Well, I must admit that April was something of a bumper month for acquisitions. Those paying close attention will no doubt recall that I was going to curb my book buying habits. In my defence, however, I have either sold or given away a large chunk of the Papal library, and thus have both the space and money to indulge in a few replacements. I’m obviously not going to calculate whether income exceeded, or even matched, expenditure. Ahem.
Anyway, my main investment has been in a number of Florence Marryat reprints. Although the covers are bad enough to set one’s teeth on edge, the Elibron editions are very good facsimiles of the originals, and much easier to obtain. Thank you to Gina O’Brien Hill for pointing me in their direction. I’m now the proud owner of Veronique, Mad Dumaresq, Fighting the Air, Nelly Brooke, For Ever and Ever, Under the Lillies and Roses, and A Rational Marriage. My Marryat collection now stands at twenty volumes, so I have *only* another 55 or so to find.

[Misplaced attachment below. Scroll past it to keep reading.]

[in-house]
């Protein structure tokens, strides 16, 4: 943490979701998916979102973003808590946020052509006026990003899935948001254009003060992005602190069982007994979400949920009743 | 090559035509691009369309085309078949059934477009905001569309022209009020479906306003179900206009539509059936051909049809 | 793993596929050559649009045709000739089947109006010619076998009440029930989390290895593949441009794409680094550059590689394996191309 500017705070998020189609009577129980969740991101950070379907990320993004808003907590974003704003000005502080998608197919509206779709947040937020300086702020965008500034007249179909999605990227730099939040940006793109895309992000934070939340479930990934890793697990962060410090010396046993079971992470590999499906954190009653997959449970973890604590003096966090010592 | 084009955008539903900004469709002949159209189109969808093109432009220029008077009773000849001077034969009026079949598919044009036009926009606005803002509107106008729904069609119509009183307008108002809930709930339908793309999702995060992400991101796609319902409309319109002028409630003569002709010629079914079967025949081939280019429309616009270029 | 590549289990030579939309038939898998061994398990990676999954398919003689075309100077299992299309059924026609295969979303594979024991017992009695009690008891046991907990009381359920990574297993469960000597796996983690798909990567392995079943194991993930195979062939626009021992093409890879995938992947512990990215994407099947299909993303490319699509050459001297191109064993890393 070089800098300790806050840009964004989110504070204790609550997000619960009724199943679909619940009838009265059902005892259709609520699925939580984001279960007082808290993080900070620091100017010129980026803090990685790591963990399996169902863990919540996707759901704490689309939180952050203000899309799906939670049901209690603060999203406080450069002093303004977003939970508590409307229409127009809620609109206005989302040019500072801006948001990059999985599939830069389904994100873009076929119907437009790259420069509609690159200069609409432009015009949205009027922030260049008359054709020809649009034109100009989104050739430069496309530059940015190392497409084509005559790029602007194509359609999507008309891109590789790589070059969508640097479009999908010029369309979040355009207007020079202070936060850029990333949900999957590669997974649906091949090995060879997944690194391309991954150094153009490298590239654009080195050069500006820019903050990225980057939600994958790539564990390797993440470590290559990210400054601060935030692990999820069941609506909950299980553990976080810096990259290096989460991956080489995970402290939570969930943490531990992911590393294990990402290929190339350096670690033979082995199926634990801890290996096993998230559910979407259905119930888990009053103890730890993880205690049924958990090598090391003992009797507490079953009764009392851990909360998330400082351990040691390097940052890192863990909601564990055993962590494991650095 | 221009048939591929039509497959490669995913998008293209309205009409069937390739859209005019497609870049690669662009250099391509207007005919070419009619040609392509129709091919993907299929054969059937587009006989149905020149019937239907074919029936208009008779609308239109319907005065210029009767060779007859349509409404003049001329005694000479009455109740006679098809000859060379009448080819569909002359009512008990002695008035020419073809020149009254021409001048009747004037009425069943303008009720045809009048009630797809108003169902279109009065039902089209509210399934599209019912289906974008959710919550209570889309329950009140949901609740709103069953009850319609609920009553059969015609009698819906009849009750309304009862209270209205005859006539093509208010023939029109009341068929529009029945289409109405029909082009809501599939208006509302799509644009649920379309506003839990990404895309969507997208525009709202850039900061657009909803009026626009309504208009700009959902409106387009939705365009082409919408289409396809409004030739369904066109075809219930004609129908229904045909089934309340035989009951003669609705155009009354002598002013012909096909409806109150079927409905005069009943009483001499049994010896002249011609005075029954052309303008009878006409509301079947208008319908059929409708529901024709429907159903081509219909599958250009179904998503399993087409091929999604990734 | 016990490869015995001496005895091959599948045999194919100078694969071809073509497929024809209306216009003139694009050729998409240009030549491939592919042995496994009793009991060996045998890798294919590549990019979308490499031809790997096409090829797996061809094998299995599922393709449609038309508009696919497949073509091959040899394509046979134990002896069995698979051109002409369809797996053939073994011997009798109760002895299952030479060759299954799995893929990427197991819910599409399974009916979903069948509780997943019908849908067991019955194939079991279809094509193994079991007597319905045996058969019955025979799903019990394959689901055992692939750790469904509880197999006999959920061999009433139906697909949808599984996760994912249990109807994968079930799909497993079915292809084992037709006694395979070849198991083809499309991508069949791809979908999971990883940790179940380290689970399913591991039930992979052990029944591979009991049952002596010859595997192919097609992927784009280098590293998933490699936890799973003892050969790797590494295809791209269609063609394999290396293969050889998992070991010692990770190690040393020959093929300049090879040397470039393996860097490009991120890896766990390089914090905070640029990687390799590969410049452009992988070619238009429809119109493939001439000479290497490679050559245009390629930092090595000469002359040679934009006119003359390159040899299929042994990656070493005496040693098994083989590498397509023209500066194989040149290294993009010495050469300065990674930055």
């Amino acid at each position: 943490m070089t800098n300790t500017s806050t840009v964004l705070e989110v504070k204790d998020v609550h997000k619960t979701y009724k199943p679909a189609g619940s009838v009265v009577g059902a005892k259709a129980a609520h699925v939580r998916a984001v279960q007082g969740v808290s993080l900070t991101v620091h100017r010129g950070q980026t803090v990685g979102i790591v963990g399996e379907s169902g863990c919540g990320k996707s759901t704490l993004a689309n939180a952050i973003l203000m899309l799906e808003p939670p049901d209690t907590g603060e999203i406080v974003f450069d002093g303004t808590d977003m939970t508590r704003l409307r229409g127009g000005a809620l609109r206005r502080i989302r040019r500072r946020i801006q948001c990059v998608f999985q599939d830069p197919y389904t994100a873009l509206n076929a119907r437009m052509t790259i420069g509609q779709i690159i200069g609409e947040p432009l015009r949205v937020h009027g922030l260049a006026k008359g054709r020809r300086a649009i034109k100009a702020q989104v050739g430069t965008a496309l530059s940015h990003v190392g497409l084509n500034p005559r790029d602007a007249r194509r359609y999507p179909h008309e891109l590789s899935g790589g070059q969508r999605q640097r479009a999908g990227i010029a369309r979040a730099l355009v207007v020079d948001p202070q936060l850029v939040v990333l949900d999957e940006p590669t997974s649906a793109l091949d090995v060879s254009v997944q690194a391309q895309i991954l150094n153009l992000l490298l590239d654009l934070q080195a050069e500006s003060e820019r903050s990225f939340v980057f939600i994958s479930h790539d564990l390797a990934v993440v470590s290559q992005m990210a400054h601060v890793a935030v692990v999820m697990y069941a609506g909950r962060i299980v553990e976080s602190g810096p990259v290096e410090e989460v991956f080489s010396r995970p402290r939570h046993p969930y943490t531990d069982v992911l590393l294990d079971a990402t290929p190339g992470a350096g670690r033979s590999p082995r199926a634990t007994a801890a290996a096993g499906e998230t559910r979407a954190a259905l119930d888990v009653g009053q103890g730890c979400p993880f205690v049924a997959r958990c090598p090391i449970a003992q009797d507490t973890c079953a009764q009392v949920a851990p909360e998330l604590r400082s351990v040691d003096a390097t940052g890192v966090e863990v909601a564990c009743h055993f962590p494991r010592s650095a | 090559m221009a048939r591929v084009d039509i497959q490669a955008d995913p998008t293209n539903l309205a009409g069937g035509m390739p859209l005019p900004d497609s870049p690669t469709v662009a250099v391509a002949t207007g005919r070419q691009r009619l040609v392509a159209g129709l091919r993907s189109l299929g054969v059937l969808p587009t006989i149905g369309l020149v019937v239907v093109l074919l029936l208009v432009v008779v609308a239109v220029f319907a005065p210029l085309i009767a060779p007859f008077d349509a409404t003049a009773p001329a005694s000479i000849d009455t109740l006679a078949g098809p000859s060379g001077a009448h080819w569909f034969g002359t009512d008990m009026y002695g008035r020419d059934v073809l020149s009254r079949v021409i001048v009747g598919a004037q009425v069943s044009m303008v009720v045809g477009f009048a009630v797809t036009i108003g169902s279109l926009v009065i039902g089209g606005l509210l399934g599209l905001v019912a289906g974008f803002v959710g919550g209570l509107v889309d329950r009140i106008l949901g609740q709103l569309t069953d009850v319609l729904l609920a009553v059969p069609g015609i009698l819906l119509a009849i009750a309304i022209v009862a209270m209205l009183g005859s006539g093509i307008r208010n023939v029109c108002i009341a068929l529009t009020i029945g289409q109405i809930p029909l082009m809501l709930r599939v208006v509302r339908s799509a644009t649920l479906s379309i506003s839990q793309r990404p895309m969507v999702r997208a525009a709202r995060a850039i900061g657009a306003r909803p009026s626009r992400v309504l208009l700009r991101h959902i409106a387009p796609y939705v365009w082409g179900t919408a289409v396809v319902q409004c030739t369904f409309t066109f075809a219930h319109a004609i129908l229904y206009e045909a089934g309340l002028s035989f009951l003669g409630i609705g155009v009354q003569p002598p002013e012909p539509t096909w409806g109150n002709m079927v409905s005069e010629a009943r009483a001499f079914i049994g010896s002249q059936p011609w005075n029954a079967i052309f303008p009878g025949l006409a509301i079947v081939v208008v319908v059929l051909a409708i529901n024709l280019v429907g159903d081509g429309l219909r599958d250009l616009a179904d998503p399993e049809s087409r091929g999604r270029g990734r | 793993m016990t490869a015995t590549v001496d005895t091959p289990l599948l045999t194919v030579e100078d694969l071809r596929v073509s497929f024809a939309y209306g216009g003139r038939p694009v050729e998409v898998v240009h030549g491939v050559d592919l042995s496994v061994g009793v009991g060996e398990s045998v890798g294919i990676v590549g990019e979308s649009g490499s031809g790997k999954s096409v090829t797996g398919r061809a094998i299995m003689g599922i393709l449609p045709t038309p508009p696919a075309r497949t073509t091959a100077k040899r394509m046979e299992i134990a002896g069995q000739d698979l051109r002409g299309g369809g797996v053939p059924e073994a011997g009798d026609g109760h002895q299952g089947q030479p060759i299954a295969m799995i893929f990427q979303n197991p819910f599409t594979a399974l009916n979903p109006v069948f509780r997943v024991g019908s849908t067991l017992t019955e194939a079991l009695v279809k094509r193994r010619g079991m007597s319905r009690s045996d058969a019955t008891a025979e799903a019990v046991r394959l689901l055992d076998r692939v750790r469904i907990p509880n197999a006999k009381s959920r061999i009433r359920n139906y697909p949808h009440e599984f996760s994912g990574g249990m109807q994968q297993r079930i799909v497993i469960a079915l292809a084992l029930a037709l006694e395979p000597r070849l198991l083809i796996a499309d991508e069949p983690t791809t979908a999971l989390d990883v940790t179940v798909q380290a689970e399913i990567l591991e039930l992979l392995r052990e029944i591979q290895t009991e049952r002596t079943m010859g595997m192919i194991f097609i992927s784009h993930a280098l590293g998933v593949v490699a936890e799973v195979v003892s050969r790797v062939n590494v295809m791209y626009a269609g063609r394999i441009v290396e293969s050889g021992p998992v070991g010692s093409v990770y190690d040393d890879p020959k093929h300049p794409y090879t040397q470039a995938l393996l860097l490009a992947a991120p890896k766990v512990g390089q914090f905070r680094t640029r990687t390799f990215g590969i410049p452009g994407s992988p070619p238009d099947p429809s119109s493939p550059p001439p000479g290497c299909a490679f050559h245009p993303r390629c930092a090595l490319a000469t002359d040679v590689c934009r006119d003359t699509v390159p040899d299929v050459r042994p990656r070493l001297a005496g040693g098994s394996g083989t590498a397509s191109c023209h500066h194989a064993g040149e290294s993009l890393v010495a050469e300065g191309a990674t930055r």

Another Marryat-related purchase is George Grossmith: Biography of a Savoyard. They performed together in an act called Entre Nous during the 1870s and remained friends thereafter. Grossmith also parodied her in the incomparable The Diary of a Nobody. I’ve just finished reading this book, so a review will be forthcoming over the weekend.
One of the arguments of my nascent thesis is that Marryat’s sensation fiction prefigured the work of the New Woman novelists. I have consequently splashed out on Sarah Grand’s The Heavenly Twins, which is an absolute behemoth of a novel. I don’t think I’ll be reading that on the bus. I’m also very interested in the anti-New Woman novelist, and am fascinated by Eliza Lynn Linton. I recently read The Rebel of the Family (review to follow), and that has prompted me to buy Nancy Fix Anderson’s Woman Against Women in Victorian England: A Life of Eliza Lynn Linton.
Through sheer indulgence, I have treated myself to Valancourt Books’ new editions of Under Two Flags by Ouida and Paul Ferroll by Caroline Clive. The latter, a bigamy novel, would have been perfect for my dissertation and was actually published a day after I submitted it. Bah. I tried to read the original in the British Library, but the reading rooms were overrun with undergraduates on the three days I tried to access it. My next visit to our national library will probably provoke a blog rant, as it seems to have turned into a social space for 21 year olds, rather than a vital and unique resource for serious researchers. Yes, I’m sounding like an old bat. You need only look at my graduation photo to see that my transformation is complete.